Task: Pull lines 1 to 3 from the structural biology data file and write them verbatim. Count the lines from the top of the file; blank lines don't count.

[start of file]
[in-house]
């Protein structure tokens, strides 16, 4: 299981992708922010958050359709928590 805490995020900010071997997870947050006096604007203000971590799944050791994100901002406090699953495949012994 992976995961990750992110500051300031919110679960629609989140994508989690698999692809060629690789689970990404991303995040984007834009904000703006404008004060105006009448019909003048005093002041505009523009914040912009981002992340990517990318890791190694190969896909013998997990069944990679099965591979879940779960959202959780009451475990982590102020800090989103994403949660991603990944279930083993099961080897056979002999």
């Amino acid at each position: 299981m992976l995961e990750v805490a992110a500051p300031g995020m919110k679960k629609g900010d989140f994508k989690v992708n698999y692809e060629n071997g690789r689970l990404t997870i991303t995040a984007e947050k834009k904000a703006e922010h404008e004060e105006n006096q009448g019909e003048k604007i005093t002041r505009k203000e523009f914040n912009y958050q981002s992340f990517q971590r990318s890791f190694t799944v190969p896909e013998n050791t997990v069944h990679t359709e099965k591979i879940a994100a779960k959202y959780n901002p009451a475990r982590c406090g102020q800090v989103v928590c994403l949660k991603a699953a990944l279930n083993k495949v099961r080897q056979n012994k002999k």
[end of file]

[in-house]
């Protein structure tokens, strides 16, 4: 299981992708922010958050359709928590 805490995020900010071997997870947050006096604007203000971590799944050791994100901002406090699953495949012994 992976995961990750992110500051300031919110679960629609989140994508989690698999692809060629690789689970990404991303995040984007834009904000703006404008004060105006009448019909003048005093002041505009523009914040912009981002992340990517990318890791190694190969896909013998997990069944990679099965591979879940779960959202959780009451475990982590102020800090989103994403949660991603990944279930083993099961080897056979002999």
């Amino acid at each position: 299981m992976l995961e990750v805490a992110a500051p300031g995020m919110k679960k629609g900010d989140f994508k989690v992708n698999y692809e060629n071997g690789r689970l990404t997870i991303t995040a984007e947050k834009k904000a703006e922010h404008e004060e105006n006096q009448g019909e003048k604007i005093t002041r505009k203000e523009f914040n912009y958050q981002s992340f990517q971590r990318s890791f190694t799944v190969p896909e013998n050791t997990v069944h990679t359709e099965k591979i879940a994100a779960k959202y959780n901002p009451a475990r982590c406090g102020q800090v989103v928590c994403l949660k991603a699953a990944l279930n083993k495949v099961r080897q056979n012994k002999k």